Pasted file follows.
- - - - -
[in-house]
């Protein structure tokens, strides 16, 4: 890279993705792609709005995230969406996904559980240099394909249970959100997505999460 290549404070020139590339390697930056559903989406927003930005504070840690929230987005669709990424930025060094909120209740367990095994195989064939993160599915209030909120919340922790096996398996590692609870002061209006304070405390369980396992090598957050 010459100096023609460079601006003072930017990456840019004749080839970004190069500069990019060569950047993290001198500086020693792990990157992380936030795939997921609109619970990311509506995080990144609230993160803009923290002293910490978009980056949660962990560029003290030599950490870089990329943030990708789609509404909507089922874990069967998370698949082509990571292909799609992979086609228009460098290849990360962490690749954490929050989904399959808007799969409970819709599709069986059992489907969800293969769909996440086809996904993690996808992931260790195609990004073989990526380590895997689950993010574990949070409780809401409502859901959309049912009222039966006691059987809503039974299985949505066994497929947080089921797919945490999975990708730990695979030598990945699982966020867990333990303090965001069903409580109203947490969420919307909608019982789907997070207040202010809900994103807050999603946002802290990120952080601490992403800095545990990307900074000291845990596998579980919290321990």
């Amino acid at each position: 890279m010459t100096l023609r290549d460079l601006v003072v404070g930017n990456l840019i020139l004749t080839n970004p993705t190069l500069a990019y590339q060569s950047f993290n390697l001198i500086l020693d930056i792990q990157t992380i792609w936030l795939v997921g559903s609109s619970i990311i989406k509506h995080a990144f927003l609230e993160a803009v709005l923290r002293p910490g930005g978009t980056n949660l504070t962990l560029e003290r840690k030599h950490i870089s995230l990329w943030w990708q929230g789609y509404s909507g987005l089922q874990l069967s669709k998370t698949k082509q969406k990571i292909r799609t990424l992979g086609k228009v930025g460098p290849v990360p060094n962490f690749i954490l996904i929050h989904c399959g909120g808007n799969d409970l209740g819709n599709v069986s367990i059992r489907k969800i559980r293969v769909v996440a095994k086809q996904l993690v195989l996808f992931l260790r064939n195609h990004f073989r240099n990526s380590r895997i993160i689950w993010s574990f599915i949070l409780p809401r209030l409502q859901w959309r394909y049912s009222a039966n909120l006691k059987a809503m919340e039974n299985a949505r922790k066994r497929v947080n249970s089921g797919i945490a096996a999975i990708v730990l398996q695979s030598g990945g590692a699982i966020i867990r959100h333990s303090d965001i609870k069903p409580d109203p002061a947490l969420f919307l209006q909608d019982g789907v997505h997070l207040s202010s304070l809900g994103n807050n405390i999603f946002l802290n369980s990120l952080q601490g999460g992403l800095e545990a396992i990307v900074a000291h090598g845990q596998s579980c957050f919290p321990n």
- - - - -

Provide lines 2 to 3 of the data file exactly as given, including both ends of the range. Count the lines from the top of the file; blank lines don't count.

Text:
């Protein structure tokens, strides 16, 4: 890279993705792609709005995230969406996904559980240099394909249970959100997505999460 290549404070020139590339390697930056559903989406927003930005504070840690929230987005669709990424930025060094909120209740367990095994195989064939993160599915209030909120919340922790096996398996590692609870002061209006304070405390369980396992090598957050 010459100096023609460079601006003072930017990456840019004749080839970004190069500069990019060569950047993290001198500086020693792990990157992380936030795939997921609109619970990311509506995080990144609230993160803009923290002293910490978009980056949660962990560029003290030599950490870089990329943030990708789609509404909507089922874990069967998370698949082509990571292909799609992979086609228009460098290849990360962490690749954490929050989904399959808007799969409970819709599709069986059992489907969800293969769909996440086809996904993690996808992931260790195609990004073989990526380590895997689950993010574990949070409780809401409502859901959309049912009222039966006691059987809503039974299985949505066994497929947080089921797919945490999975990708730990695979030598990945699982966020867990333990303090965001069903409580109203947490969420919307909608019982789907997070207040202010809900994103807050999603946002802290990120952080601490992403800095545990990307900074000291845990596998579980919290321990």
């Amino acid at each position: 890279m010459t100096l023609r290549d460079l601006v003072v404070g930017n990456l840019i020139l004749t080839n970004p993705t190069l500069a990019y590339q060569s950047f993290n390697l001198i500086l020693d930056i792990q990157t992380i792609w936030l795939v997921g559903s609109s619970i990311i989406k509506h995080a990144f927003l609230e993160a803009v709005l923290r002293p910490g930005g978009t980056n949660l504070t962990l560029e003290r840690k030599h950490i870089s995230l990329w943030w990708q929230g789609y509404s909507g987005l089922q874990l069967s669709k998370t698949k082509q969406k990571i292909r799609t990424l992979g086609k228009v930025g460098p290849v990360p060094n962490f690749i954490l996904i929050h989904c399959g909120g808007n799969d409970l209740g819709n599709v069986s367990i059992r489907k969800i559980r293969v769909v996440a095994k086809q996904l993690v195989l996808f992931l260790r064939n195609h990004f073989r240099n990526s380590r895997i993160i689950w993010s574990f599915i949070l409780p809401r209030l409502q859901w959309r394909y049912s009222a039966n909120l006691k059987a809503m919340e039974n299985a949505r922790k066994r497929v947080n249970s089921g797919i945490a096996a999975i990708v730990l398996q695979s030598g990945g590692a699982i966020i867990r959100h333990s303090d965001i609870k069903p409580d109203p002061a947490l969420f919307l209006q909608d019982g789907v997505h997070l207040s202010s304070l809900g994103n807050n405390i999603f946002l802290n369980s990120l952080q601490g999460g992403l800095e545990a396992i990307v900074a000291h090598g845990q596998s579980c957050f919290p321990n």